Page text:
Hawthorn Studies

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What have been some of the main criticisms of the Hawthorne studies? Can the findings of the Hawthorne studies validly be used in Asian workplaces today?

The Hawthorne studies was a series of studies that took place at Hawthorne Works, Chicago that manufacture telephones equipments for American Telephone and Telegraph company (AT&T). It involves a series of investigations that tap into the importance of work behavior and attitudes of a variety of physical, economic, and social variables (Carey 1967). To prove this theories right, an investigation comprising of five stages were conducted throughout 1927 to 1932 where the main purpose was to find out the factors affecting productivity. This includes the Illumination study, Relay-assembly Test Room Study, MICA Splitting Test Room, the Interviewing Program and lastly, the Bank-Wiring Observation Room. In this essay, I will be briefly explain the different experiments and also discuss the extent of validity of the Hawthorne Effect on Asian workplaces as well as the criticism arising from it.

Illumination Study
In 1924, the illumination study was conducted where the objective was to find whether the effect of environmental changes had a positive effect on output, in this case, the light intensity. Results shown that there was no direct relationship between the illumination of the workplace and productivity. In another word, there was still an increase in productivity regardless of the change in illumination in the workplace. Some argued that there was a lack of validity in terms of ‘real-life’ settings as the experiments were conducted under controlled situations. The workers also knew that they were being placed under observations for an experiment. This could in turn increase their productivity level as a result of pleasing their superiors and maintaining their job.

Relay-assembly Test Room
Following the illumination study experiment, a group of female workers(assemblers) were chosen from a regular department and allocated to a room to scrutinize effects of work environment, physical requirements, management and social relations upon output (Frank & Kaul 1978). The female workers had affectionate supervisors who gave them the freedom to engage in conversations as well substantial break-time. Cash incentives were given as a new payment plan in conjunction to eliminate any unreasonable production expectations and also to encourage cooperation between assemblers. It was concluded that the new flexible authority of the supervisor created a more conducive and family-oriented culture amongst the assemblers which gave rise to an increased output.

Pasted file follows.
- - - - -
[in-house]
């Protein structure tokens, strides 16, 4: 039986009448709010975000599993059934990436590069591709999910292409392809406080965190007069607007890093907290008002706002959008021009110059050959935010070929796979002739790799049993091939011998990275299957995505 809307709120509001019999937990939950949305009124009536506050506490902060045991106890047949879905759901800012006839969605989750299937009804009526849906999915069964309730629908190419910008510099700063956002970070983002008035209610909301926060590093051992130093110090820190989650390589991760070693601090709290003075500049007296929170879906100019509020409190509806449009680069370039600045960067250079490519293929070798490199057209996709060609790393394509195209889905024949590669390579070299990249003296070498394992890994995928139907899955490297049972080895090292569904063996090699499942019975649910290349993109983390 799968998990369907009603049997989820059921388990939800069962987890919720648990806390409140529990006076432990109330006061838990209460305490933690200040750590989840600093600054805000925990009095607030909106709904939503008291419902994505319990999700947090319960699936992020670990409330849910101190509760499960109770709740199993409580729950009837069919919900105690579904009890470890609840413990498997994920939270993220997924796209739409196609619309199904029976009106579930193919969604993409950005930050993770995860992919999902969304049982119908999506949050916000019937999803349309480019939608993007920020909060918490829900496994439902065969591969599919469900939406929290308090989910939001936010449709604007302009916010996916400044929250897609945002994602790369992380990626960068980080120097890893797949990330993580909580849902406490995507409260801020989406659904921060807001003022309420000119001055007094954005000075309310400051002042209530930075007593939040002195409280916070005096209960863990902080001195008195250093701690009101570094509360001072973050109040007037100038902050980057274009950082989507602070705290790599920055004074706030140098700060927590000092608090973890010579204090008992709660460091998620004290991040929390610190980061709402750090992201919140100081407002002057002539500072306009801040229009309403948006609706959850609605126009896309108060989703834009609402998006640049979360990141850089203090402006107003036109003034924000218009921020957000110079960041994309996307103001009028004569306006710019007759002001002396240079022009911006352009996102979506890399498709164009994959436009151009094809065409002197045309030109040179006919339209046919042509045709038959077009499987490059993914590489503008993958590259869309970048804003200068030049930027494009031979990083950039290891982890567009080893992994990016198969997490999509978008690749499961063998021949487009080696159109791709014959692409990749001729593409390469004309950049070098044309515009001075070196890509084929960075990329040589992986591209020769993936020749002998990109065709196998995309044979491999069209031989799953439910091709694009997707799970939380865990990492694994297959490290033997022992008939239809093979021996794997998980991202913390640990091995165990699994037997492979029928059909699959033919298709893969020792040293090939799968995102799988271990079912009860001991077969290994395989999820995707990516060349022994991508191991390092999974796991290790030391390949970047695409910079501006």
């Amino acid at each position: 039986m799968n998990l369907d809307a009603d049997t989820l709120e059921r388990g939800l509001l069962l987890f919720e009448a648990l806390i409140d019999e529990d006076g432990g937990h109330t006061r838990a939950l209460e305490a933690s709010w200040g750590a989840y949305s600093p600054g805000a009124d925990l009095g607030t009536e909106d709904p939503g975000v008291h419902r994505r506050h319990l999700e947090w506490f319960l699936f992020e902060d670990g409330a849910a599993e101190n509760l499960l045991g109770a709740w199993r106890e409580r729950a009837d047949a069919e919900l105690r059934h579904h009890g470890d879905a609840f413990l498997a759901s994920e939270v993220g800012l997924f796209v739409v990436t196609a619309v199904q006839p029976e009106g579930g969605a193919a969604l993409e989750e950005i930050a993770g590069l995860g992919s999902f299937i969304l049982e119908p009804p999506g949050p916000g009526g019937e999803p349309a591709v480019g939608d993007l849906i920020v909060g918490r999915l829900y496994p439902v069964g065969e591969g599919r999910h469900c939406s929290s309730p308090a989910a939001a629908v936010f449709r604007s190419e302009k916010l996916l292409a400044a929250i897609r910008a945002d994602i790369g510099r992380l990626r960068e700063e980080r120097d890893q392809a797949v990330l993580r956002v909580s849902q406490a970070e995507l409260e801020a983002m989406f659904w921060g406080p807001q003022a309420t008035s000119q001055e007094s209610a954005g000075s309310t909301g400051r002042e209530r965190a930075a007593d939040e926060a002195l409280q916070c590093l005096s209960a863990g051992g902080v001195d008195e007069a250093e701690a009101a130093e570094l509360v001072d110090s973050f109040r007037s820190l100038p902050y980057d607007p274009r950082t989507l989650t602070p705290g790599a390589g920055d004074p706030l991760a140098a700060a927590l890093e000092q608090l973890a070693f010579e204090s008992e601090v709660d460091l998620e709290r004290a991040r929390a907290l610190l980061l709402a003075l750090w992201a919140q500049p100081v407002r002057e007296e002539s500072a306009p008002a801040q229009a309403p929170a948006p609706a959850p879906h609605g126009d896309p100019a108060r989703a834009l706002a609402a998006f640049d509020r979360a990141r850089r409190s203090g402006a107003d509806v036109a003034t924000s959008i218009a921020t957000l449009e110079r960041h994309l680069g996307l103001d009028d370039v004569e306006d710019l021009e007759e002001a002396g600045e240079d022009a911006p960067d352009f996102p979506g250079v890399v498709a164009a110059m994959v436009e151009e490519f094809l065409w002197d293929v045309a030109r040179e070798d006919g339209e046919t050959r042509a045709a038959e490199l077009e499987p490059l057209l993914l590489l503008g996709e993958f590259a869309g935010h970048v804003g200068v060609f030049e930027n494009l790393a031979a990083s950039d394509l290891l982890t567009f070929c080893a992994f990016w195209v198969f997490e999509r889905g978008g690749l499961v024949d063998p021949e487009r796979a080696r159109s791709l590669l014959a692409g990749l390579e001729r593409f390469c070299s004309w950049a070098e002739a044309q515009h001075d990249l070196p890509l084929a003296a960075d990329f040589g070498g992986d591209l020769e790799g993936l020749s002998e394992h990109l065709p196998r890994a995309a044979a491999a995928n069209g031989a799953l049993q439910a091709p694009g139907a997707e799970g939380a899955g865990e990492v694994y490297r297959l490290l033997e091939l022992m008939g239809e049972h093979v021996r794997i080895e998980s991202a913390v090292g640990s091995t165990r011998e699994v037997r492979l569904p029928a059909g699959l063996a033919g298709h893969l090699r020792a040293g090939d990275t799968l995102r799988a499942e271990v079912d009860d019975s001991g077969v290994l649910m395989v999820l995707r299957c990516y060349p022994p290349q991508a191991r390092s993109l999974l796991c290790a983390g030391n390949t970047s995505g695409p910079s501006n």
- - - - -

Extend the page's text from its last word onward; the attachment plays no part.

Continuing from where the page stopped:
MICA Splitting Test Room
The next experiment was to determine the effect of a change in wage incentive, varied overtime, and breaks during work on productivity. Individual female piecework operators were separated into rooms and two ten-minute breaks and varying overtimes were introduced (Roethlisberger & Dickson 2003). The study lasted fourteen months and productivity increased by fifteen percent. It was reported that the increase in break times did not make a difference to the output but the incentive system played a significant role in increasing output.

The Interviewing Program
This experiment was conducted to enable workers to freely express themselves and release their bottled feelings so as to reach an emotional balance where they will feel that their opinions have been valued even if their workplace conditions remain unchanged. As such, constructive feedback can be gathered though such “non-directed interviewing” whereby their superiors listen instead of passing their personal remarks. Roethlisberger (1977) discovered that what the employees found most deeply rewarding were close associations with one another, “informal relationships interconnectedness.” This in turn motivated the workers to work harder and created a ‘drive’ in them to increase their value towards work.

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